[Top] [All Lists]

New bioacoustic article in J. Comp Physiol. A

Subject: New bioacoustic article in J. Comp Physiol. A
From: "Sonja Amoser" <>
Date: Sun, 17 Feb 2008 19:21:34 +0100
Albert S. Feng and Peter M. Narins (2008): Ultrasonic communication in
concave-eared torrent frogs ( Amolops tormotus ). J. Comp. Physiol. A
194(2), 159-167.

Abstract: The concave-eared torrent frogs (Amolops tormotus) have highly
unusual ear morphology-in males the eardrums are embedded deep inside ear
cavities. In collaboration with our colleagues we investigated the
functional significance of this morphological feature in hearing. Sound
recordings in the field showed that males of A. tormotus produce diverse
bird-like melodic calls with pronounced frequency modulations and non-linear
phenomena (e.g., frequency jumps, different orders of subharmonics, and
chaos) that often contain spectral energy in the ultrasonic range. The
audible as well as the ultrasonic components of the species call could
effectively evoke males' vocal responses, demonstrating that they can hear
and respond to ultrasound. Electrophysiological recordings from the auditory
midbrain confirmed the ultrasonic hearing capacity of these frogs. The
recessed tympana and extremely thin tympanic membranes are adaptations for
hearing ultrasound-this sensitivity may have evolved in response to the
intense, predominately low-frequency ambient noise from local streams.
Finally, results from the isolated laryngeal preparation in euthanized frogs
revealed that the origin of call complexity and diversity lies with having a
vocal system with nonlinear properties.

For reprints please contact Albert S. Feng (Email: 

Nobuo Suga (2008): Role of corticofugal feedback in hearing. J. Comp.
Physiol. A 194(2),169-183.

Abstract: The auditory system consists of the ascending and descending
(corticofugal) systems. The corticofugal system forms multiple feedback
loops. Repetitive acoustic or auditory cortical electric stimulation
activates the cortical neural net and the corticofugal system and evokes
cortical plastic changes as well as subcortical plastic changes. These
changes are short-term and are specific to the properties of the acoustic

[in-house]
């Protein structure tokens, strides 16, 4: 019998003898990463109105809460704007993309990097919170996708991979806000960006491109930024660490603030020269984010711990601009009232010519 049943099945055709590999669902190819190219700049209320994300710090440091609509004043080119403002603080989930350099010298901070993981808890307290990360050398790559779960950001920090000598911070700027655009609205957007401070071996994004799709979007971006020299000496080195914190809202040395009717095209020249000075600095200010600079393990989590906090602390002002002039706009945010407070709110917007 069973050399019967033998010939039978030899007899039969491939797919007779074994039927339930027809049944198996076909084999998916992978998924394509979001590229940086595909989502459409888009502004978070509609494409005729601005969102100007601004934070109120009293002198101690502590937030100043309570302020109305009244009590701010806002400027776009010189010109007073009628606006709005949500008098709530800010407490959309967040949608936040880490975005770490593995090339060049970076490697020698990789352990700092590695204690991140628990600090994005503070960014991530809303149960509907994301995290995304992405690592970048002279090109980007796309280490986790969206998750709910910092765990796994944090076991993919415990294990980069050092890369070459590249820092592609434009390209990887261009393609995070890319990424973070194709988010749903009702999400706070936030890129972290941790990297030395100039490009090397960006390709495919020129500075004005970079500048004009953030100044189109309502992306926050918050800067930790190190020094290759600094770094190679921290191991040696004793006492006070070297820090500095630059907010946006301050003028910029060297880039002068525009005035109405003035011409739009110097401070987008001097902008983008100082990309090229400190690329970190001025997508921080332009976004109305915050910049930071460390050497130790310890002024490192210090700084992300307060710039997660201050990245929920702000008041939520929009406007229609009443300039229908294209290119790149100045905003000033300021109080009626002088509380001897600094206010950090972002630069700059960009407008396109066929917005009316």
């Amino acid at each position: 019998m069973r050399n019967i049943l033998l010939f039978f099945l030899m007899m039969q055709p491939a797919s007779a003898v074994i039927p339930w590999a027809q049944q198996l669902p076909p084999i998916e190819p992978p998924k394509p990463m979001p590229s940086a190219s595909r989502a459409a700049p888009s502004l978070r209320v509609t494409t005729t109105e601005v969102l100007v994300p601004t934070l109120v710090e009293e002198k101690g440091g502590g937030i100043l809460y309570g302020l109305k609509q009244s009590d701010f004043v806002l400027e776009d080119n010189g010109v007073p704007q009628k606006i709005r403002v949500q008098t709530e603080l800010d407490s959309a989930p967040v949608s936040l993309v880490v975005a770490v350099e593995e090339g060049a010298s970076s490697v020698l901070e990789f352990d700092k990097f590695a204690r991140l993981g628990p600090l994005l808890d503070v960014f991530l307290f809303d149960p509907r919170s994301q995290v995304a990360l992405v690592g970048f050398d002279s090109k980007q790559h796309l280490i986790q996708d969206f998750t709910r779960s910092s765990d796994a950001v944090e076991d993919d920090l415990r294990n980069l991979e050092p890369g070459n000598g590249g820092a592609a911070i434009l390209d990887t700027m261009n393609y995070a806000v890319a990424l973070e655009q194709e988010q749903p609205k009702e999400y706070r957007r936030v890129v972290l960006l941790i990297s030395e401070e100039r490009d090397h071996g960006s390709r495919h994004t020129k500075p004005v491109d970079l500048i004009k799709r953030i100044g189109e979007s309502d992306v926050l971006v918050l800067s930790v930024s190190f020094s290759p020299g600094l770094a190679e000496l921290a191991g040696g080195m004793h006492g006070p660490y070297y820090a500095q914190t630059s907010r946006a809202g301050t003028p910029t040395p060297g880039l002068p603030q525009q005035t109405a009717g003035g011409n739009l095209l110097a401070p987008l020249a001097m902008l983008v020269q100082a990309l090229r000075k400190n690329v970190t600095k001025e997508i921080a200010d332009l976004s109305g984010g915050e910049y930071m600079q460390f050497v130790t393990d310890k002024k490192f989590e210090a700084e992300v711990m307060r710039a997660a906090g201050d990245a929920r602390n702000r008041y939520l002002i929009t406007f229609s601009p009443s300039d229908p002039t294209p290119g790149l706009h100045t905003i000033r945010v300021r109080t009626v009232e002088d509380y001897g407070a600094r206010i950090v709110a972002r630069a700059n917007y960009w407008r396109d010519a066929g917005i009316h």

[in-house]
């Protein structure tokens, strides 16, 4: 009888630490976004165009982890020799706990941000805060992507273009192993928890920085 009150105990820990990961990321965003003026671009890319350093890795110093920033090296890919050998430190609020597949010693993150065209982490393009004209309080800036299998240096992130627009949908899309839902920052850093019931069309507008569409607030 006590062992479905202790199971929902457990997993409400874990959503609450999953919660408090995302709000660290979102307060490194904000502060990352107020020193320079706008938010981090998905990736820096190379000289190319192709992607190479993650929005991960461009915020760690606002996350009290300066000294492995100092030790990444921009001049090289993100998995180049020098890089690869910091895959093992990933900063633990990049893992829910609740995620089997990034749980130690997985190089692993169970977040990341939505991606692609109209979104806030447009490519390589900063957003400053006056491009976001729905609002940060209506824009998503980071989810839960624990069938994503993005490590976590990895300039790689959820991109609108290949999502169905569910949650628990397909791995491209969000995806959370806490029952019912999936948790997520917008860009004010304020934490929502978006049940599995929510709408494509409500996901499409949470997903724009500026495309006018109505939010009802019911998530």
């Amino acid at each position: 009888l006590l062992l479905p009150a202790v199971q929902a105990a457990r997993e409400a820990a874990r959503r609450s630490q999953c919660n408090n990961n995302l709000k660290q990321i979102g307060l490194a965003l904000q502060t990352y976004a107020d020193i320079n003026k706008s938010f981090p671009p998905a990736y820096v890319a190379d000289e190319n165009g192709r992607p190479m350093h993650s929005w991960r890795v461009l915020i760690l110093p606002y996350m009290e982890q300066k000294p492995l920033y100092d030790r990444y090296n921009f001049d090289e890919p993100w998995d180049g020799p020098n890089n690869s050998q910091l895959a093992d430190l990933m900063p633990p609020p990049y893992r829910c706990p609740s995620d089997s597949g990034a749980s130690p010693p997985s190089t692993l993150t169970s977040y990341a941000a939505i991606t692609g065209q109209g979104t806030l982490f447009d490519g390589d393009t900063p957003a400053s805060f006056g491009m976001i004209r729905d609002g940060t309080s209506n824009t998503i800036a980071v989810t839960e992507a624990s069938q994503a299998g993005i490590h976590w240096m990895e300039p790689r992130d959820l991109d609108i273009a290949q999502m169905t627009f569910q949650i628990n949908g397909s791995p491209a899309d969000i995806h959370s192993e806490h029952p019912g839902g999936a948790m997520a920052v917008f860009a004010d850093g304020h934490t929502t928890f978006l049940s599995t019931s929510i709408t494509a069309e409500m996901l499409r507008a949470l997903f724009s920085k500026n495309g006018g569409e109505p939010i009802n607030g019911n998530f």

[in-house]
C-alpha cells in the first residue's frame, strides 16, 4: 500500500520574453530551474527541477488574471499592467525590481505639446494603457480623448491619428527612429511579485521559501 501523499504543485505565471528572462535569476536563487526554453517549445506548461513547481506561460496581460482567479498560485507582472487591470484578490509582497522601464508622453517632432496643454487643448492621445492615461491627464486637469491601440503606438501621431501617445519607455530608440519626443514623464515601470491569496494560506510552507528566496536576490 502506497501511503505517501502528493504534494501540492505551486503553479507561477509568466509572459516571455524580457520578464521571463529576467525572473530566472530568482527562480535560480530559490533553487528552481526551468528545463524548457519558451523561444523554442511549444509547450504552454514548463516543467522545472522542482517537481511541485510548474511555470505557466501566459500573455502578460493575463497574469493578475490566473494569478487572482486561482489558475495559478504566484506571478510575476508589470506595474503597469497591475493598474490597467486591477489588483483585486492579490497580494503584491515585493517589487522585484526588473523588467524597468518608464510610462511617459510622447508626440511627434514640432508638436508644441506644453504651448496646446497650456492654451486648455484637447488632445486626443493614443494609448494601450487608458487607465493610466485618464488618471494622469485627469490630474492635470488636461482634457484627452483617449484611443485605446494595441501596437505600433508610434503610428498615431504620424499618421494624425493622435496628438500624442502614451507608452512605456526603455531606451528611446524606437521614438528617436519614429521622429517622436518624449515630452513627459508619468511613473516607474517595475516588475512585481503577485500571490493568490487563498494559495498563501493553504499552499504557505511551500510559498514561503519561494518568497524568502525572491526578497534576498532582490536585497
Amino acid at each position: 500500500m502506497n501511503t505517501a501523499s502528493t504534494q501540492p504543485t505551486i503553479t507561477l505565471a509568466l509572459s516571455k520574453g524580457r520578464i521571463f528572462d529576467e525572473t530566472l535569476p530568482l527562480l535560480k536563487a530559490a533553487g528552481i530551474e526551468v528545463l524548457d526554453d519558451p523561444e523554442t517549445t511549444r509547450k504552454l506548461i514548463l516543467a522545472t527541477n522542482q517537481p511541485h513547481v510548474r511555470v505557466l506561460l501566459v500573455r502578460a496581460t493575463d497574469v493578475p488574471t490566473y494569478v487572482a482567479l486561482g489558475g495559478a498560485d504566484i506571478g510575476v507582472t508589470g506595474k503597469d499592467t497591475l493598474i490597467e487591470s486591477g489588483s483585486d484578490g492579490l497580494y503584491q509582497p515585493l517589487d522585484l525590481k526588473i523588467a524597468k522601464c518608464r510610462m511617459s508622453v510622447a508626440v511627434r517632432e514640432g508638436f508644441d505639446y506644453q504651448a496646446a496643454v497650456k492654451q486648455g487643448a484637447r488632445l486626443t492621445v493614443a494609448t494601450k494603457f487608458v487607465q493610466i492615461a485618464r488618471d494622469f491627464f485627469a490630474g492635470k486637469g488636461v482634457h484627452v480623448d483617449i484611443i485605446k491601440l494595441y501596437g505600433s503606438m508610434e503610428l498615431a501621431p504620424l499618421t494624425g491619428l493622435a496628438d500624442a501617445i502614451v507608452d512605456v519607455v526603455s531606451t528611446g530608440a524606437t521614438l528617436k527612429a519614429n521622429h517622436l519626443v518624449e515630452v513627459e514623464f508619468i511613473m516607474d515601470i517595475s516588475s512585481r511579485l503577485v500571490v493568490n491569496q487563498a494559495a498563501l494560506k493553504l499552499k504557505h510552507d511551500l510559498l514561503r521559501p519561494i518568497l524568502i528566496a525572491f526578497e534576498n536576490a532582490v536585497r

stimulus or electrically stimulated cortical neurons. These plastic changes
are modulated by the neuromodulatory system. When the acoustic stimulus
becomes behaviorally relevant to the animal through auditory fear
conditioning or when the cortical electric stimulation is paired with an
electric stimulation of the cholinergic basal forebrain, the cortical
plastic changes become larger and long-term, whereas the subcortical changes
stay short-term, although they also become larger. Acetylcholine plays an
essential role in augmenting the plastic changes and in producing long-term
cortical changes. The corticofugal system has multiple functions. One of the
most important functions is the improvement and adjustment (reorganization)
of subcortical auditory signal processing for cortical signal processing.^

For reprints please contact Nobuo Suga (Email: 

Kind regards

Sonja Amoser

<Prev in Thread] Current Thread [Next in Thread>
  • New bioacoustic article in J. Comp Physiol. A, Sonja Amoser <=

The University of NSW School of Computer and Engineering takes no responsibility for the contents of this archive. It is purely a compilation of material sent by many people to the Bioacoustics-L mailing list. It has not been checked for accuracy nor its content verified in any way. If you wish to get material removed from the archive or have other queries about the archive e-mail Andrew Taylor at this address: andrewt@cse.unsw.EDU.AU